In 1948, the rumbled man, Whittaker Chambers, then a senior editor for Time magazine, testified as a witness before the House Un-American Activities Committee to accuse Hiss of belonging to the Communist Party and of espionage for the USSR. Hiss indignantly denied being a Communist, but eventually admitted to having known Chambers by another name. Given irrefutable evidence in the form of government documents Chambers had concealed for years, a jury convicted Hiss of perjury. He served three years in prison. He never confessed.

In his Forward, entitled “Letter to My Children,” Chambers seeks to explain why men leave the Communist Party. He quotes the daughter of a German diplomat assigned to Moscow who had been extremely pro-Communist, but abruptly became a dedicated anti-Communist. The daughter, who also was sympathetic to Communism, was embarrassed by her father. In explaining his defection, she said, “he was immensely pro-Soviet. But—one night in Moscow—he heard screams. That’s all. Simply one night he heard screams.”

Chambers cites the names of many American Communists he knew during the 1930s, some in important government jobs. In the 1920s and 1930s, and even later, Americans were exposed to the views of many Communist sympathizers, beginning with the newspaper reporter Lincoln Steffens, who in 1919 visited Russia, then convulsed by violent revolution, and returned crowing, “I have seen the future and it works.”

The American writer John Reed smuggled Russian jewels into the U.S. to support Communist operations in this country. In the 1920s Armand Hammer, president of Occidental Petroleum, financed the Communist newspaper, The Daily Worker. In the mid-1930s The New York Times reporter Walter Duranty, on assignment in the Soviet Union, wrote articles praising Stalin and denying that he caused the famine that killed millions. The sociologist Margaret Mead declared that “great progress for humanity” was being made in the USSR. Henry A. Wallace, FDR’s vice president, became a Soviet apologist. In 1948 he ran for president as a candidate for the Progressive Party, accepting the endorsement of the Communist Party USA, and Party members campaigned for him. Later he broke with the Soviets and wrote a book, Where I Was Wrong.

Through those years other prominent Americans romanticized Communism and denied or ignored Stalin’s brutality. In time, they earned the apocryphal label,“useful idiot,” attributed falsely to Lenin, referring to those who facilely accepted Soviet propaganda and heaped praise on its purveyors. In decades since, many prominent public figures became infatuated with the Communist prison states of China, Cuba, and North Vietnam, useful idiots, even in our own time.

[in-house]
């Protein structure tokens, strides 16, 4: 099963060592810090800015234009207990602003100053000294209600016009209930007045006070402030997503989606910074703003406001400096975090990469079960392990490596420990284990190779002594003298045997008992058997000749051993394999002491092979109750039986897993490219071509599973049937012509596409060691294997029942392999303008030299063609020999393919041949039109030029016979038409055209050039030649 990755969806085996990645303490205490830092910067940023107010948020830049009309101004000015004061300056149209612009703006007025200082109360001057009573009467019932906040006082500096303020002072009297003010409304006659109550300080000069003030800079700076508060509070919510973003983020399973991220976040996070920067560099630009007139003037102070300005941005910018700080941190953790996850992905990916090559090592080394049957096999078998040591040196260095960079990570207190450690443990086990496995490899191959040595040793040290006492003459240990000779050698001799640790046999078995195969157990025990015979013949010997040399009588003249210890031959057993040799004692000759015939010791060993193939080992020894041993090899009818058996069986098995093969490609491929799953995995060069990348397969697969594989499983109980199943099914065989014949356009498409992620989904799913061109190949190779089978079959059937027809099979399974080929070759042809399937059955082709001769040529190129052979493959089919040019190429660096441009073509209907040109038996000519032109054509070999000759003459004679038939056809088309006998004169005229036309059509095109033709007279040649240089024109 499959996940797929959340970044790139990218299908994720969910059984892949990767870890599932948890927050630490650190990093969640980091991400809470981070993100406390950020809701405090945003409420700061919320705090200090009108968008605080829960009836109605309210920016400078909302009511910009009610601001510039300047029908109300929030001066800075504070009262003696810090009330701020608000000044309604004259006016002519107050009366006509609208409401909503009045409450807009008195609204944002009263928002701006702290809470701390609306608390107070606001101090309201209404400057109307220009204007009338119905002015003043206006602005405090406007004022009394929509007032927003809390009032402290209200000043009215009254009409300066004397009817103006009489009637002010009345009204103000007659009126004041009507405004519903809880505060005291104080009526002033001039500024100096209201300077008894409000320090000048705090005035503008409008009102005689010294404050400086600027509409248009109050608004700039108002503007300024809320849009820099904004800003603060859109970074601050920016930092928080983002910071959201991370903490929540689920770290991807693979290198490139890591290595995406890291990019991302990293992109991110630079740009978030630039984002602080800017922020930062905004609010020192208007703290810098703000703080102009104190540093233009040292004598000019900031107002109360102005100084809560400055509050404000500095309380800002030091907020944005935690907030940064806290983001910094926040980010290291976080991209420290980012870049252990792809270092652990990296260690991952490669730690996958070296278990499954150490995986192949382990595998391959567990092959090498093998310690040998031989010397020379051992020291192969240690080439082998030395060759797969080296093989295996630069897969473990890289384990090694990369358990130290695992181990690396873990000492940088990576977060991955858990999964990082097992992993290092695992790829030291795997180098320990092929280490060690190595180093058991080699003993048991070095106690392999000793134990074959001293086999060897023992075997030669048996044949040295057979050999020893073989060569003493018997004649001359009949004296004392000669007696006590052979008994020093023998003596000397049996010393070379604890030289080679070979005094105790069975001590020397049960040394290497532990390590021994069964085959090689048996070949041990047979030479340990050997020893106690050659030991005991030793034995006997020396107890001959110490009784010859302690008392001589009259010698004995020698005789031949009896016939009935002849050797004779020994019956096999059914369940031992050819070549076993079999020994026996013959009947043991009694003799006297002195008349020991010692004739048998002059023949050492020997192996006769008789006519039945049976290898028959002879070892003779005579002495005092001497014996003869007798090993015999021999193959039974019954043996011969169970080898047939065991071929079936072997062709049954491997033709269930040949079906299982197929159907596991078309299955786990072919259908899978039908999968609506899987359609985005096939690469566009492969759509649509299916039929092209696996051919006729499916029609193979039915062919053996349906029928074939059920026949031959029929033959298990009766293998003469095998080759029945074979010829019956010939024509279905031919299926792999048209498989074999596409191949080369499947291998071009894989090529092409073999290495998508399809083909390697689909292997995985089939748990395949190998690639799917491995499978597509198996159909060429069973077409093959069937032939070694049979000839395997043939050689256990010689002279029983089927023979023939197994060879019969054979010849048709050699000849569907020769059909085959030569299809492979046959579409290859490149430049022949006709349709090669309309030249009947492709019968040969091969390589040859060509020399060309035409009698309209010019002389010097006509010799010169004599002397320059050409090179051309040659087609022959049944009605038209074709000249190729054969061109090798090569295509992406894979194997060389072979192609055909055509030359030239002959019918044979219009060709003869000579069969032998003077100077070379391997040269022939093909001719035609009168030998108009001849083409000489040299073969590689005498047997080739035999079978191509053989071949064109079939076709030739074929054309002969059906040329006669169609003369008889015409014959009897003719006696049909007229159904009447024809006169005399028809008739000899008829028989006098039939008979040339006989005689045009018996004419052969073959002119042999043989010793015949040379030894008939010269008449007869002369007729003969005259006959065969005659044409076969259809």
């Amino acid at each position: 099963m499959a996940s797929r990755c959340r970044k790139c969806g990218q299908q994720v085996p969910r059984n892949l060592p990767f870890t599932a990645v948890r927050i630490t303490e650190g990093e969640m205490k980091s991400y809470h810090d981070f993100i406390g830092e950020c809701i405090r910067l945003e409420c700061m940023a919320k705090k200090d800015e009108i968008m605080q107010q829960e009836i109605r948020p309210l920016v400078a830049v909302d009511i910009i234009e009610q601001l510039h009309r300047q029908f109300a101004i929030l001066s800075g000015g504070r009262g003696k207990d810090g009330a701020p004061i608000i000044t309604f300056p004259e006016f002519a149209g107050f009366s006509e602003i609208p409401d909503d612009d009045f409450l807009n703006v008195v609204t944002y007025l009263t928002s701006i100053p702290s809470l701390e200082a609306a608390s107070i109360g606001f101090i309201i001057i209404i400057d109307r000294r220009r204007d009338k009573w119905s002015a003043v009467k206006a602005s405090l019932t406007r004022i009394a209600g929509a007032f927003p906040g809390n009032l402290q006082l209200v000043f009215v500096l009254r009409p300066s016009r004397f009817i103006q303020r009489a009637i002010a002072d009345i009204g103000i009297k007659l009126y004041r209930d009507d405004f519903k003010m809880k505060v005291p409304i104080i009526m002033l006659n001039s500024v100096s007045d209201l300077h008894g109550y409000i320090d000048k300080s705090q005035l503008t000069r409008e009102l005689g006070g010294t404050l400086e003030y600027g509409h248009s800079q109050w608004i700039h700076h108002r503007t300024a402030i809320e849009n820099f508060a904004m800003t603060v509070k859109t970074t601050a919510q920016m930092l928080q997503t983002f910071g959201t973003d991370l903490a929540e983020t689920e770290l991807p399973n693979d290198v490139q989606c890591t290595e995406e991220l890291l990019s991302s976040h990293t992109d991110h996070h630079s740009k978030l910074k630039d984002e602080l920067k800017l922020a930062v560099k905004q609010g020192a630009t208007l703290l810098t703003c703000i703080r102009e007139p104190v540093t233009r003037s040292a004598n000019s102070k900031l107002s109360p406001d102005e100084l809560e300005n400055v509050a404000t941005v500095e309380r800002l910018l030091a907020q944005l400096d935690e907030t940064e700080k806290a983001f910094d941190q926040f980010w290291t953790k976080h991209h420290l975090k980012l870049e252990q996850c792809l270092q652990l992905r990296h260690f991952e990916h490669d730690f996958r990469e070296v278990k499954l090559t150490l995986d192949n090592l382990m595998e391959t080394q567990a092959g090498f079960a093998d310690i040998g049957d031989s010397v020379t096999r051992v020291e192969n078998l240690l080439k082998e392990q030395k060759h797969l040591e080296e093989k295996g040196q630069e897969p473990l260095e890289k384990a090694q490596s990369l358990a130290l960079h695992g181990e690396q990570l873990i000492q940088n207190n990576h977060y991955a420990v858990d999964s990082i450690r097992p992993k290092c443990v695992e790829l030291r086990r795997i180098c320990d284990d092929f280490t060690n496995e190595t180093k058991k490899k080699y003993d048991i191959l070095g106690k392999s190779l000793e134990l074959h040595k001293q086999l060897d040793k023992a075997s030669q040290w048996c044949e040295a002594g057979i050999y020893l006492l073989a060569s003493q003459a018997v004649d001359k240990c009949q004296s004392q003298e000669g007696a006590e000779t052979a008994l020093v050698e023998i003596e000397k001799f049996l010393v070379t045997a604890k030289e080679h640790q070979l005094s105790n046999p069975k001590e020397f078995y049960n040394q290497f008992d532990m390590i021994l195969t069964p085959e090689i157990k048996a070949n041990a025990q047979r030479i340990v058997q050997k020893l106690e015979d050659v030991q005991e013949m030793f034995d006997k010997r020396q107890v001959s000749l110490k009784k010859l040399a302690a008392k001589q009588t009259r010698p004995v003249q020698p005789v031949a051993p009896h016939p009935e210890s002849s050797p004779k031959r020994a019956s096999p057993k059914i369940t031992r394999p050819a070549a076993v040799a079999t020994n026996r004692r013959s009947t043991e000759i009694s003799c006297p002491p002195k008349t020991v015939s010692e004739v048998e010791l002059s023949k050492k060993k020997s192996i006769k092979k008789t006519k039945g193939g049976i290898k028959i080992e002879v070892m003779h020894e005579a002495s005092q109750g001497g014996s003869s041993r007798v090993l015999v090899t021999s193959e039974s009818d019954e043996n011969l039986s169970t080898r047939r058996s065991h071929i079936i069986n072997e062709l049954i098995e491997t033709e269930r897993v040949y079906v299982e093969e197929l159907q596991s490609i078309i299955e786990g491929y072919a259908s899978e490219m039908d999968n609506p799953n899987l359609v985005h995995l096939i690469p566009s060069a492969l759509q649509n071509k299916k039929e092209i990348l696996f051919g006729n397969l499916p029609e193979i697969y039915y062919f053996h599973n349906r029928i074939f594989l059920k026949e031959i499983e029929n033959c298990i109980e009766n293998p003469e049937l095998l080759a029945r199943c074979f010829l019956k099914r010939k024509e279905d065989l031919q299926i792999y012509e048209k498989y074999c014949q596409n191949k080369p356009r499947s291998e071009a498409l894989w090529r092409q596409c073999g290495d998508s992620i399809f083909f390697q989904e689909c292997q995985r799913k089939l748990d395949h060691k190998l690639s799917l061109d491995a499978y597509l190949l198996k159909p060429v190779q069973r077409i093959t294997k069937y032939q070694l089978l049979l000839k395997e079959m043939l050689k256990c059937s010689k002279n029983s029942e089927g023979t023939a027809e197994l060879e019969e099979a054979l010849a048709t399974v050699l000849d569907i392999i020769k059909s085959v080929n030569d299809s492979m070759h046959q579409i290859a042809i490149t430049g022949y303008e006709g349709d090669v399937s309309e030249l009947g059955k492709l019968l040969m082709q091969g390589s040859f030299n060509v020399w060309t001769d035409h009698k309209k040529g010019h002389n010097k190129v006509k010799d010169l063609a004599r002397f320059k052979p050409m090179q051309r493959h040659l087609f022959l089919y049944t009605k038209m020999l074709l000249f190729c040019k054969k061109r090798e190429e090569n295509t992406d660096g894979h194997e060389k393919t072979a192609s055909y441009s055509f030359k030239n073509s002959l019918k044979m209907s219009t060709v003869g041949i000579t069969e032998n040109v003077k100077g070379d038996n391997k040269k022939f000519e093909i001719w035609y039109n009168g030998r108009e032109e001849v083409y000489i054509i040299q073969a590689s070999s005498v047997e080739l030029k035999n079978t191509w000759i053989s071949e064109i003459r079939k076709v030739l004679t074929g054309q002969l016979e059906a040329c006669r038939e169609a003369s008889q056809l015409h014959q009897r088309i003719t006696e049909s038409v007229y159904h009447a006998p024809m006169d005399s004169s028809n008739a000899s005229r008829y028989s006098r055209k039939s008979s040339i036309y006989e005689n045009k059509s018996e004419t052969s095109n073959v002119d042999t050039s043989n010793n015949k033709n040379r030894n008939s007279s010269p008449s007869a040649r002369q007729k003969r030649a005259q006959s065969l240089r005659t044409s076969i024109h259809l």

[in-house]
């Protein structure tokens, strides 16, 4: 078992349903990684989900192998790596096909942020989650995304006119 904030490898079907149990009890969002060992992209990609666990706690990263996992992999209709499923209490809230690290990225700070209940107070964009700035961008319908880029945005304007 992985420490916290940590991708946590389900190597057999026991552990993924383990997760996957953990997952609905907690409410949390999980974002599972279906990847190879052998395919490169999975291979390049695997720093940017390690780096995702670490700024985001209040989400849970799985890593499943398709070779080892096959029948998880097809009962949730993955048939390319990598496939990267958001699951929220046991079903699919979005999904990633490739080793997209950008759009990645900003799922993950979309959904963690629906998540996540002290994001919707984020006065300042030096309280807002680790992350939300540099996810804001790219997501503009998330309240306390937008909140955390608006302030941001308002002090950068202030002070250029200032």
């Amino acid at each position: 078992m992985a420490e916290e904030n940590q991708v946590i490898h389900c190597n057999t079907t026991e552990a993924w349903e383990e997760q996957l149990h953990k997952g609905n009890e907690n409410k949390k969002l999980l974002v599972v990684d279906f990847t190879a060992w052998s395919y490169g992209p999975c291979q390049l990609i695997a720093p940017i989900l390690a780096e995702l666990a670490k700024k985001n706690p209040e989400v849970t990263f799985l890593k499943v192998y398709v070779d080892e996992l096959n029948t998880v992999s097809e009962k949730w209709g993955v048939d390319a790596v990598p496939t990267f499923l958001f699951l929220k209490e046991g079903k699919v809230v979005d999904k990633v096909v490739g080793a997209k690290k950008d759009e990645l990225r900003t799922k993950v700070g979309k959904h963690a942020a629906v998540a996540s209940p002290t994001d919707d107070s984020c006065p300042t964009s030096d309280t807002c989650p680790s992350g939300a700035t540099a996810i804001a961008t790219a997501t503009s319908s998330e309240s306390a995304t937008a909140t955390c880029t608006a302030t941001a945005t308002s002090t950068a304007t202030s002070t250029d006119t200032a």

Today, looking back 100 years during which untold millions have suffered the cruel consequences of disinformation spread by totalitarians, we now hear Republicans in the House and Senate suggesting that it was Ukraine, not Russia, that interfered with the 2016 Presidential election. Many have ignored, belittled, or denied the findings of the CIA, FBI, and Defense Intelligence Agency, which established definitively that Russia carried out a massive campaign to influence the election.

Despite access to the best nonpartisan intelligence available and the testimony of public servants committed to national service, these men and women, many of them trained in law, have surrendered to disinformation to defend a morally threadbare political agenda. Like the President, they closed their eyes to the casualties inflicted on the Ukrainian military by Russian forces for the three months that U.S. military aid was withheld as a political bargaining chip—aid intended to help reduce or prevent those casualties.

We thought we had seen the worst of useful idiocy in President Trump’s praise of North Korea’s Kim Jong Un and China’s Xi Jinping, who lead regimes that have murdered and imprisoned countless thousands, as “great men, great leaders.” The House and Senate Republicans are front and center in the current great debate transfixing the nation. They know the truth about Russian hacking of the election. At the moment they choose instead to repeat the canards spread by Trump about Ukraine. Someday, perhaps they will hear screams.

We look again to Chambers. His path away from Communism and to faith was almost absurdly simple. He writes of how he sat in the kitchen with his young daughter in her high chair eating her oatmeal. He noticed her ear, with its perfect curves and whorls. He recognized then that no impersonal force could create such delicacy and beauty, and that the child’s ear could only be the result of a design by an intelligent Creator. At that moment he left Communism forever. He became a man of faith. Right now, faith seems hard, almost unattainable. But if we can find it in simple things—an act of charity, a moment of prayer, the recognition of difficult truths—even in the shape of a child’s ear—the dreary complexities of the moment drop away. The meaning of the Season returns.

Computer Fun

December 9, 2019

The Tuesday before Thanksgiving a lady with the bank called.  “An unauthorized attempt was made to withdraw funds from your checking account,” she said. She recommended we open a new account. We did that, although we kept the old one open, just in case.

Monday—a big day: the plastic mediport was removed from my chest in a 45-minute surgery. No more hospital visits for a few months—for me, that’s big.  I tried to rest after the operation. But that afternoon my IRA website locked me out. The IRA people advised that somebody had tried to get in. They shut down access to it until we took our two computers to an IT pro to be scrubbed. We hauled them to Best Buy and got in line.